Turkey Travel Guide: What to See and Do

By November 23, 2015 Europe, Featured, Turkey No Comments

Istanbul
Istanbul, photo courtesy of Turkish Tourism

The cradle of civilization and center of world history today stands as one of the fastest-growing tourism destinations in the world. Turkey was the site of the first human settlement; the seat of the Byzantine, Roman and Ottoman Empires; has spectacular coastline, majestic mountains, cosmopolitan cities and quaint villages making it one of the world’s most fascinating destinations. Turkey is home to astonishing landscapes, architectural monuments of staggering beauty and a culture that emanates from two continents; where you can lose yourself in the magic and mystery of an ancient land. Located at the crossroads of European, Asian and African continents, and surrounded by the Mediterranean, the Aegean and the Black Seas as well as a rich history, archeology, gastronomy and geography.

Turkey is a wonderful destination for families offering resorts, pristine beaches, health/wellness, spas, natural wonders, sports and faith travel.

Istanbul

Hagia Sophia

This was the greatest church in Christendom for a thousand years, and remains an architectural masterpiece to this day. Its immense dome rises nearly 200 feet above the ground and is more than 100 feet in diameter. The Ottomans converted the basilica to a mosque in the 15th century, but today the Hagia Sophia serves as a public museum, known for its majestic serenity and fine Byzantine mosaics.

Home of Hagia Sophia
Hagia Sophia,  photo courtesy of Turkish Tourism

Blue Mosque

With its massive central dome flanked by six slender minarets, the Blue Mosque stands as the single most recognizable monument on the Istanbul skyline. The mosque’s immense interior, is decorated with more than 20,000 precious Iznik tiles detailing traditional flowers of Ottoman design. In fact, it is the deep blue glow of the tiles in sunlight that gives the building its name.

Topkapi Palace

The Palace contains Muslim holy relics and is now a UNESCO World Heritage Site. At its peak, the palace was home to as many as 4,000 people. In 1924 it was transformed into a museum of the imperial era. The Palace, a major tourist attraction, includes many fine examples of Ottoman architecture and large collections of porcelain, robes, weapons, shields, armor, miniatures, Islamic calligraphic manuscripts and murals as well as treasures and jewelry.

The Grand Bazaar

The Grand Bazaar is one of the largest and oldest covered markets in the world, – 4,000 shops, 22 gates, 2 covered markets, restaurants, mosques, fountains and teahouse. Still the commercial center of the old city, its 80 streets constitute the original shopping mall, with something for every taste and budget – Turkish crafts, world-renowned carpets, brilliant hand-painted ceramics, copper and brassware, and excellent quality leather products. In the heart of the bazaar, the Old Bedesten offers an intriguing assortment of antiques.

Shopping and wandering through Istanbul’s unique, cool and hip neighborhoods.

If you’re looking for shops filled with extraordinary items, like a candelabra with the official signature of an Ottoman sultan engraved on it? Cukurcuma, located in the back streets of Beyoglu and often called the SoHo of Istanbul, hosts over 150 antique shops. This historic neighborhood is actually a well-known center by antique devotees and mentioned in European antique catalogues frequently. It is a gem especially if you are into vintage toys, Ottoman-style jewelry and accessories.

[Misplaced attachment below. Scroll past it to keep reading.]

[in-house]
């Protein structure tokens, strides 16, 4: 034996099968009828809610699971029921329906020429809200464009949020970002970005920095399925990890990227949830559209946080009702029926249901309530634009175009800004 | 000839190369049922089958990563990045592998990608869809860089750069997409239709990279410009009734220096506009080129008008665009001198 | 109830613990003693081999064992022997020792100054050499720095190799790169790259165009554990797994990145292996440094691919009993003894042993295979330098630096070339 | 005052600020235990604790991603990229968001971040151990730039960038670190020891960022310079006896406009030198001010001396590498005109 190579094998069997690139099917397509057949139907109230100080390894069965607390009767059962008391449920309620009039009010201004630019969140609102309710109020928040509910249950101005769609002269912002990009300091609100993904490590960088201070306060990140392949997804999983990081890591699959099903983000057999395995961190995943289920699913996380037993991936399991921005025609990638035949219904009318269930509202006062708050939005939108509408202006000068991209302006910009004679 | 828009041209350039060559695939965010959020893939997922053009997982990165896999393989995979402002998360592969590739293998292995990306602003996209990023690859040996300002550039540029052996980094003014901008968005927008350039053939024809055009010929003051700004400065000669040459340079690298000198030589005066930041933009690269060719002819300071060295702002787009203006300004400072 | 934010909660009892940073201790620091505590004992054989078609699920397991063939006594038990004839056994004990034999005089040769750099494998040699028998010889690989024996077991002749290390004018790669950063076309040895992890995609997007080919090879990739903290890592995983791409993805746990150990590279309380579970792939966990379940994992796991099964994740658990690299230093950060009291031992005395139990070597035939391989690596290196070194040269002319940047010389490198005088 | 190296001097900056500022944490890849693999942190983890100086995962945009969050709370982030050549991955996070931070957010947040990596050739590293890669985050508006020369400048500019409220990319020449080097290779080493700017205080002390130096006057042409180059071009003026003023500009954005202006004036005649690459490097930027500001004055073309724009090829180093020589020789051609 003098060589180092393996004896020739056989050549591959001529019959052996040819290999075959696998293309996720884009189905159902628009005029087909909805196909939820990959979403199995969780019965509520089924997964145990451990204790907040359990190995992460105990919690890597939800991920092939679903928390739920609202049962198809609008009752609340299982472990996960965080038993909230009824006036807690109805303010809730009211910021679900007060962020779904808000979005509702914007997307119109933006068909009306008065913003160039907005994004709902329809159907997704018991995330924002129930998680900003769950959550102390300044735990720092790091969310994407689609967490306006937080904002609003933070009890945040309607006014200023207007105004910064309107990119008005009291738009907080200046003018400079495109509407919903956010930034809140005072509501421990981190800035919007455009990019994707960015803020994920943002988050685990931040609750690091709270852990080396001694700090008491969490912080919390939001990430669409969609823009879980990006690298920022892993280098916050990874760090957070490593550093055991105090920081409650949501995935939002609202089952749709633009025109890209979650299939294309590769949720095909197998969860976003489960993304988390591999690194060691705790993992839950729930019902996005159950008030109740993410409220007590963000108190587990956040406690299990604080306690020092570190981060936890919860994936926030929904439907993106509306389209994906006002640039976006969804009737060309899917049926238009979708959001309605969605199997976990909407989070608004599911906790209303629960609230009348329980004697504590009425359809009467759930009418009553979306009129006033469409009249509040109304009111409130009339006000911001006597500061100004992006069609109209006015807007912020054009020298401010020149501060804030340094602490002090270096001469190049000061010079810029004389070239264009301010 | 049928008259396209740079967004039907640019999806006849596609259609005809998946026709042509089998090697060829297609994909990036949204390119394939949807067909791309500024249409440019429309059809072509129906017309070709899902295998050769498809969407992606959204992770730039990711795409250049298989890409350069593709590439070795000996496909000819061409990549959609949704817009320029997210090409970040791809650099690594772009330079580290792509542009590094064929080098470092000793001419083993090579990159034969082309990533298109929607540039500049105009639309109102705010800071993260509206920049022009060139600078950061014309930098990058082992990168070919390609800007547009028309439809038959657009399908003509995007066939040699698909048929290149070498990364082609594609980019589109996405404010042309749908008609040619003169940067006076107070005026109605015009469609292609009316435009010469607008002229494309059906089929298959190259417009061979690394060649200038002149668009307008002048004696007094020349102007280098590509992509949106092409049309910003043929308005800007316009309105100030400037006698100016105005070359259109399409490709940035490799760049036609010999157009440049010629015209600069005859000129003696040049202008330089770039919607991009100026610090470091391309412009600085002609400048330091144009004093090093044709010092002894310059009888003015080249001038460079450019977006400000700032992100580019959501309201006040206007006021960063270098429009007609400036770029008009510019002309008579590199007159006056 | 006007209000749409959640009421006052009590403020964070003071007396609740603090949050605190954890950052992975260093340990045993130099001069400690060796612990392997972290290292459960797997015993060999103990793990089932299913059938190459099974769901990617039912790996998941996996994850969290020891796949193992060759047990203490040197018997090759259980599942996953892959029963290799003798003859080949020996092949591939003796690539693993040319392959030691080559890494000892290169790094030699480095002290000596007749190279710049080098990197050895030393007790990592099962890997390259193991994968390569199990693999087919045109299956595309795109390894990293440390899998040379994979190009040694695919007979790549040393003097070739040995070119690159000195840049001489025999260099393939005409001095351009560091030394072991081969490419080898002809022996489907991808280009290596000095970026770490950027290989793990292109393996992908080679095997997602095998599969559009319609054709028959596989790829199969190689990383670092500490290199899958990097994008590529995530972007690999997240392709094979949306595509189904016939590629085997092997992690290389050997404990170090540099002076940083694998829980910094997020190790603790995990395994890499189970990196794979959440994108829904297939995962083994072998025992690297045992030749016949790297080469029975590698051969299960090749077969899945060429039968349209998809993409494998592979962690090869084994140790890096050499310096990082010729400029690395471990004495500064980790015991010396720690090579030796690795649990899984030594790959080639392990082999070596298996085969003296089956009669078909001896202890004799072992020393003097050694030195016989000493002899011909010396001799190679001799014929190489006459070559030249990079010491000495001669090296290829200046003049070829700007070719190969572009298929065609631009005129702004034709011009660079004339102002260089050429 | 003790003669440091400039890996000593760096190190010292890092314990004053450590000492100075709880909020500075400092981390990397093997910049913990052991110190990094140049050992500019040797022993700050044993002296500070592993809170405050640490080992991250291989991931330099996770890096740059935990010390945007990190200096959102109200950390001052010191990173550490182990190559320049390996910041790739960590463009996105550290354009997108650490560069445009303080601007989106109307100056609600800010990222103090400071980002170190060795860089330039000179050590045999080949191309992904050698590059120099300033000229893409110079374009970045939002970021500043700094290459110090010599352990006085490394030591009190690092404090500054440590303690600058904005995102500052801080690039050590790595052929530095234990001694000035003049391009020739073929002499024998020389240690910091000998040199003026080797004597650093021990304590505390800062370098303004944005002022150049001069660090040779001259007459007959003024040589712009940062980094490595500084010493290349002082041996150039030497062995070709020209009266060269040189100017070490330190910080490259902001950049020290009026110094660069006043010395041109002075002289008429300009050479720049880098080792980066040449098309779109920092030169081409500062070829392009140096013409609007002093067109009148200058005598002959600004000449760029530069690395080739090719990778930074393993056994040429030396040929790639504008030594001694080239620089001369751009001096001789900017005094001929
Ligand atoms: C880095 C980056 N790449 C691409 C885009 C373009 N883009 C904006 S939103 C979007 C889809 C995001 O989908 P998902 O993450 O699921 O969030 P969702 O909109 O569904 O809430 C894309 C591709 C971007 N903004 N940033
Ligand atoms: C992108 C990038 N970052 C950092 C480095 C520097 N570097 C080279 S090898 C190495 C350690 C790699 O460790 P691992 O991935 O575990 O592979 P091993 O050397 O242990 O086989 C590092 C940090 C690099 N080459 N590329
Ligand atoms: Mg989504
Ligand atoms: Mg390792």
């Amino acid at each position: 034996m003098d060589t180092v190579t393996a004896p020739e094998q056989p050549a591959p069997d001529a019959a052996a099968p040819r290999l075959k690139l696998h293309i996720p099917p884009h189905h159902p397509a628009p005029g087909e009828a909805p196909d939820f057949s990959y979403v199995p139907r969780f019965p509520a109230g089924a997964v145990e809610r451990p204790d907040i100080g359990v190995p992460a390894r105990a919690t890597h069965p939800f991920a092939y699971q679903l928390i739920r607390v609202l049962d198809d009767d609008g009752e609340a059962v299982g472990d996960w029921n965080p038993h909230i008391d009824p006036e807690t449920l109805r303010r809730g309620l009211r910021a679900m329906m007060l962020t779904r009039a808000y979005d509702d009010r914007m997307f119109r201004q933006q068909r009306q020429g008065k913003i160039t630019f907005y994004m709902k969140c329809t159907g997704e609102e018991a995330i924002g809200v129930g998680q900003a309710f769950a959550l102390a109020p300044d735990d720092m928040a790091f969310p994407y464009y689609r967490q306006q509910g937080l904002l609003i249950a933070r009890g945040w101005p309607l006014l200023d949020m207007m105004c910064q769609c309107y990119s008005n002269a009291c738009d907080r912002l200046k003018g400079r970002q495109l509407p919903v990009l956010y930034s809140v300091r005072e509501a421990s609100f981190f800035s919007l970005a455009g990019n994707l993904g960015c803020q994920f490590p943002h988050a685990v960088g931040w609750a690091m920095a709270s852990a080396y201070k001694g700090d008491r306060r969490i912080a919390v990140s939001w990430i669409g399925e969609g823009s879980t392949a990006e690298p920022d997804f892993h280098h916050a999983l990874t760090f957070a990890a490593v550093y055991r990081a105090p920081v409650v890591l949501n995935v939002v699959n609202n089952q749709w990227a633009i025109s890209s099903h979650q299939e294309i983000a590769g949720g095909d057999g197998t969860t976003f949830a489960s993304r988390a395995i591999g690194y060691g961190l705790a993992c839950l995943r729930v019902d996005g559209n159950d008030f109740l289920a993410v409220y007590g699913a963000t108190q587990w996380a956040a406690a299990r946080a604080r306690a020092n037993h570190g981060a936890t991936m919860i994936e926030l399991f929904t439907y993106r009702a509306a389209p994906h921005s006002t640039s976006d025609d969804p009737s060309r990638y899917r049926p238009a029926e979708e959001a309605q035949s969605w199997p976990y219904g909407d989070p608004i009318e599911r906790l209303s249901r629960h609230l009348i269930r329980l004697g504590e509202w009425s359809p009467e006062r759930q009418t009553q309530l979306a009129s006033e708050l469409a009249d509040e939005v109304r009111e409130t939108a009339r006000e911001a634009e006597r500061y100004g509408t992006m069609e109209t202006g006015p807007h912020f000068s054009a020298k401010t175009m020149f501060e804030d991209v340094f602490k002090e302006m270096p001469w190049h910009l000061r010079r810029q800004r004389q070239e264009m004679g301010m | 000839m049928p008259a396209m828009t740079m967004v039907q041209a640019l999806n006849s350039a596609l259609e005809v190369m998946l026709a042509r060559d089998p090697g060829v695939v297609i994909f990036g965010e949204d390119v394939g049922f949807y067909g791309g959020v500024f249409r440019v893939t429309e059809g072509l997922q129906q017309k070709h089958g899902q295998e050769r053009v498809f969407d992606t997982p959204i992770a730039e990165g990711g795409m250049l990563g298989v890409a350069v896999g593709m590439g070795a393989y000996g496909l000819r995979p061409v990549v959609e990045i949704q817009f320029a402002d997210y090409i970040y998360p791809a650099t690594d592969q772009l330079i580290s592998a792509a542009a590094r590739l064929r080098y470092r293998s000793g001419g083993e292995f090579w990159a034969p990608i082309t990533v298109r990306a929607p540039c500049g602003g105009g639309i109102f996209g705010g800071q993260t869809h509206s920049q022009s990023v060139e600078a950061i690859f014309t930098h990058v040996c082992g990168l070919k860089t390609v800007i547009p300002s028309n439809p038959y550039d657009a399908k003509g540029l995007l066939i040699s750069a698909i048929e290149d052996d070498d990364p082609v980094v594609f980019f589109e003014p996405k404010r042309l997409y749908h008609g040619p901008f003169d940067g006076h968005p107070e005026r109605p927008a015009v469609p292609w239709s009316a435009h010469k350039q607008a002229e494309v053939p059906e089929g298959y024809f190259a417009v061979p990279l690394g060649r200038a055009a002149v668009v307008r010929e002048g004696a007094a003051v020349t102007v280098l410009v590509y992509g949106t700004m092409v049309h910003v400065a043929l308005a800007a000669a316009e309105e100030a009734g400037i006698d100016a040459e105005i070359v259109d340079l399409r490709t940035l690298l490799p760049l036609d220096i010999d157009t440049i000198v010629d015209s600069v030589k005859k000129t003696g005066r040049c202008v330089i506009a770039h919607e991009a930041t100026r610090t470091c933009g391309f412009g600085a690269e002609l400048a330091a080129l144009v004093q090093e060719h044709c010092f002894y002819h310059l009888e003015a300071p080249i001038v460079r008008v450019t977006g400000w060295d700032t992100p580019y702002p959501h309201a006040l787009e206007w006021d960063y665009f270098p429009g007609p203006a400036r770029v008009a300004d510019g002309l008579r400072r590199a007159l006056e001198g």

Nisantasi is Istanbul’s most fashionable neighbourhood and is famous for its Art Nouveau apartment buildings and designer stores. It’s Istanbul’s most elegant quarter and home to several prominent figures of the jet-set, culture, and art. There’s a large choice of excellent restaurants and stores of world famous brands like Gucci, Louis Vuitton, Hugo Boss, Escada, Kenzo and Prada. Niscantasi is where the locals go to hang out, to see and be seen. Abdi ipekci Caddesi is the Turkish equivalent of 5th Avenue with rich boutiques and trendy cafes.

TURKISH COFFEE

The Turquoise Coast

This is the Turkish Riviera, staggeringly beautiful; there’s no wondering why the ancient Lycians chose this location for the base of their empire. It’s the most beautiful part of Turkey, sandy shore lines on turquoise seas with a backdrop of jagged, forest laden slopes. Just steps from the beach are the ancient cities of Xanthos, Letoon and Arykanda. You can hike through the hills – along the 500km Lycian Way trail – to see the most incredible scenery including the ornate tombs carved into the cliffs at Tlos and Myra.

Turkish Riviera
Turquoise Coast, photo courtesy of Turkish Tourism

The sandy beaches at Patara and Cirali’s cove are two of the best spots to while away the hours in perfect harmony with the sun and sea.

Cappadocia.

Göreme National Park and the Rock Sites of Cappadocia: UNESCO World Heritage Site Cappadocia is a moonscape of deep ravines and valleys, cliffs, volcanic peaks, precariously balanced rocks, and countless “chimneys” – tall, ancient pillars and minaret-like towers carved into the stone over millions of years by the forces of nature. But, it’s what lies beneath the landscape that makes Cappadocia so incredible: 6th century monasteries and churches, cave dwellings, mansions and houses connected with tunnels, even entire cities carved into the soft volcanic lava and ash that shaped the land some 65 million years ago.

Cappadocia, photo courtesy of Turkish Tourism
Cappadocia, photo courtesy of Turkish Tourism

For additional travel information visit Turkey Tourism
For holiday packages to Turkey.

Disclaimer: This is a sponsored post. The content & opinions expressed here are entirely my own.

 

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